Glamorous Stag riddled with problems

Go to any classic car show featuring automobiles from the UK and you will see a Triumph Stag. 


And this year marks the 50th anniversary of the car.

In the seven years it was produced, just a little under 26,000 units were built. 

Compare that to the MGB, that other “All British” car show mainstay.

BMC made 523,000 of them, including the MGC and MGB GT V8.

So, what’s the survival rate?

Well, according to my research, about 23,000 MGBs still roam the country lanes of that green and pleasant land.

That represents a survival rate of around 4 per cent.

But, wait for it . . . the Stag has a UK survival rate of closer to 30 per cent.

Yep, 30 per cent.

It’s a remarkable number considering the Stag was riddled with problems and if it had been released in 2020, would have probably won the recall prize of the year.

Fans of the Stag will hear no bad words said against it, but when TIME magazine included in its list of the 50 worst cars of all time — well, you know there is no avoiding the issue.

The convertible was designed by Giovanni Michelotti who had worked on numerous Triumph models including the Herald, Spitfire, Dolomite, 2000/2500 and TR4 and 5.

The Stag was Intended to be upmarket sports tourer, competing against the likes of the Mercedes SL and Porsche 911. 

“Tell’em they’re dreaming,” someone ought to have shouted out to the product planners at Triumph when they came up with that marketing positioning idea.

For a motor, the original intention was to use the 2.5-litre straight six that was already used in the 2500 saloon.

So far, so good.

Then some bright spark decided to adapt Triumph’s four cylinder engine by welding two of them together . . . and, hey presto, it’s a V8.

That’s when the problems started.

The list includes, and as the legal folk like to say, is not limited to: overheating caused by water pump problems, head-gasket failures, valve and piston damage, timing chain problems, engine block warping, and so on . . .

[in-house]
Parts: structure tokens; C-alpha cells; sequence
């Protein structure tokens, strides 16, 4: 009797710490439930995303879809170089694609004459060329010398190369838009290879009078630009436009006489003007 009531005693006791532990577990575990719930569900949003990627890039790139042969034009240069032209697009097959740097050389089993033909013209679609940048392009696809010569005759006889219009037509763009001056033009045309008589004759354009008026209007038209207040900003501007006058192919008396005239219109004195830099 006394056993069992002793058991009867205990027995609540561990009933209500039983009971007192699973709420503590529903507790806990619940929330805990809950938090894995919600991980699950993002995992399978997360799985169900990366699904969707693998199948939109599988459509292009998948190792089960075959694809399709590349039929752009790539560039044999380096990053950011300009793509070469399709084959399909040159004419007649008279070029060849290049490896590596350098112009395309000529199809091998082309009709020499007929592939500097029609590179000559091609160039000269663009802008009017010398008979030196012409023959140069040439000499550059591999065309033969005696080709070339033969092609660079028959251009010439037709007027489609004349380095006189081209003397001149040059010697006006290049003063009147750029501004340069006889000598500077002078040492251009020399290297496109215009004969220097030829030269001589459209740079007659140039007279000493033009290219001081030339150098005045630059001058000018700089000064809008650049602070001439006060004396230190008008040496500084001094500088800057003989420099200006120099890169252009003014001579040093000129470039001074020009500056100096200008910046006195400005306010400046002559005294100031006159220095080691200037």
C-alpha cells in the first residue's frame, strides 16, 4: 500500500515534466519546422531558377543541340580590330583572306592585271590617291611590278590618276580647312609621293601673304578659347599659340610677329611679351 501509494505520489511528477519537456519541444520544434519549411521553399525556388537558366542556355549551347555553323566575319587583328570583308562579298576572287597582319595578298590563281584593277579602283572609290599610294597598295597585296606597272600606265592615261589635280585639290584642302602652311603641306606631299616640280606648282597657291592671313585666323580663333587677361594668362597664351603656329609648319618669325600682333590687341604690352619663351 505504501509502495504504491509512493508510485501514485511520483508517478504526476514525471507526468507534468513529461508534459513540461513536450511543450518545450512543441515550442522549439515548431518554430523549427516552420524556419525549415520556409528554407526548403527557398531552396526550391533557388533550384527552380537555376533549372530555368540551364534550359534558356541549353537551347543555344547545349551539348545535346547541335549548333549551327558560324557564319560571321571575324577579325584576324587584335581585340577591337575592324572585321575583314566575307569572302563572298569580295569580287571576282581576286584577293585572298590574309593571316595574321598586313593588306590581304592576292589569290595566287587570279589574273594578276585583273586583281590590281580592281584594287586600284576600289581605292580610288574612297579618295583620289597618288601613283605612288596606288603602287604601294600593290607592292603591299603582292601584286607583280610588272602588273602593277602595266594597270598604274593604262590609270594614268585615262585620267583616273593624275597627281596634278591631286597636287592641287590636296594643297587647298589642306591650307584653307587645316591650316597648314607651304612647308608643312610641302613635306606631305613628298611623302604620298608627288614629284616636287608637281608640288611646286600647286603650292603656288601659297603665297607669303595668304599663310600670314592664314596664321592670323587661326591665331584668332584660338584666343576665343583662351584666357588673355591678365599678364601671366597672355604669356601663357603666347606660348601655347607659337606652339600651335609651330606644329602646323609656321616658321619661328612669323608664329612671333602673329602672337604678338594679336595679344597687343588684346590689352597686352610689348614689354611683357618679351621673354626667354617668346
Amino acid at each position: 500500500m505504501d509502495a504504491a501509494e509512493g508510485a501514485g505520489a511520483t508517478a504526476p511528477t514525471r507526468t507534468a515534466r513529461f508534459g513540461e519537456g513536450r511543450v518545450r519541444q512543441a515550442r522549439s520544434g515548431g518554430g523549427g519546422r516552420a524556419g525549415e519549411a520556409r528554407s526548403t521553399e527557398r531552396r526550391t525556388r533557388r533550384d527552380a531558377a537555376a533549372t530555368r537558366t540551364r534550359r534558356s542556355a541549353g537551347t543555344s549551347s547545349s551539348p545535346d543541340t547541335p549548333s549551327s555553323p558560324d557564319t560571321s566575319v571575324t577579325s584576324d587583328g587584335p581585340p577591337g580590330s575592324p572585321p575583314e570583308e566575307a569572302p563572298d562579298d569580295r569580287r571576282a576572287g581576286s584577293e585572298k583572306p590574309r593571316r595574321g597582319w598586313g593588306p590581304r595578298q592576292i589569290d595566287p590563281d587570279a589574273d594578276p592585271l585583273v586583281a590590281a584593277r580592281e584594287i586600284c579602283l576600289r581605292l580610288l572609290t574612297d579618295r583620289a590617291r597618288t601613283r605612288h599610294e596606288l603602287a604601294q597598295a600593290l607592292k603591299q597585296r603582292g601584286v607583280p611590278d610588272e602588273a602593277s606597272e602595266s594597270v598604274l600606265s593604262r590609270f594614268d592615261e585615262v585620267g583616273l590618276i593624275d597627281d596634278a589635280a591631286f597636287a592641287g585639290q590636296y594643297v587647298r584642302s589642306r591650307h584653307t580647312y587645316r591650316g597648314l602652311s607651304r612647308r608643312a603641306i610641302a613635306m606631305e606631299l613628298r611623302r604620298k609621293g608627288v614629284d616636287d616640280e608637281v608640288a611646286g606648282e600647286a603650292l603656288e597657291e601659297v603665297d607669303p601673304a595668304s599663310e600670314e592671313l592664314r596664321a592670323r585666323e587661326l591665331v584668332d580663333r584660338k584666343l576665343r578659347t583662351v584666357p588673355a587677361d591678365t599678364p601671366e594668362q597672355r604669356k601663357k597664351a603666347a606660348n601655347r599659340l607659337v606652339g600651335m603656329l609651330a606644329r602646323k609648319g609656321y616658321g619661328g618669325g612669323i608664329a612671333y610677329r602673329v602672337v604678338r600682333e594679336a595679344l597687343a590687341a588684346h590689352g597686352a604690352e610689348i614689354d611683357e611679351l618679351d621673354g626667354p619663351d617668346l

These problems were never properly resolved.

Stag’s reputation sank like a stone into mud at the bottom of the River Thames.

All that said, I can see why the Stag is so popular among classic car aficionados.

It has a touch of Italian glamour, V8 power, the ability to carry four people and provide wind-in-the-hair motoring.

What’s not to like, eh? 

My guess is that majority of those still on the road in the UK, USA and Australia have been extensively worked on and with the support of a strong Triumph car club network.

The mechanical issues that once infected the car are now sorted and manageable.

David Burrell is the editor of



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  1. To David Burrell. I saw you post about the Stag and it is almost correct but I won’t go into that. I run the Australian Triumph Stag Register which has 1,625 Chassis listed Stags in Australia. There are 888 Registered Stags in Australia which makes the Survival Rate in Australia (as of 4 Jan 21) – 54.9%. You may contact me at

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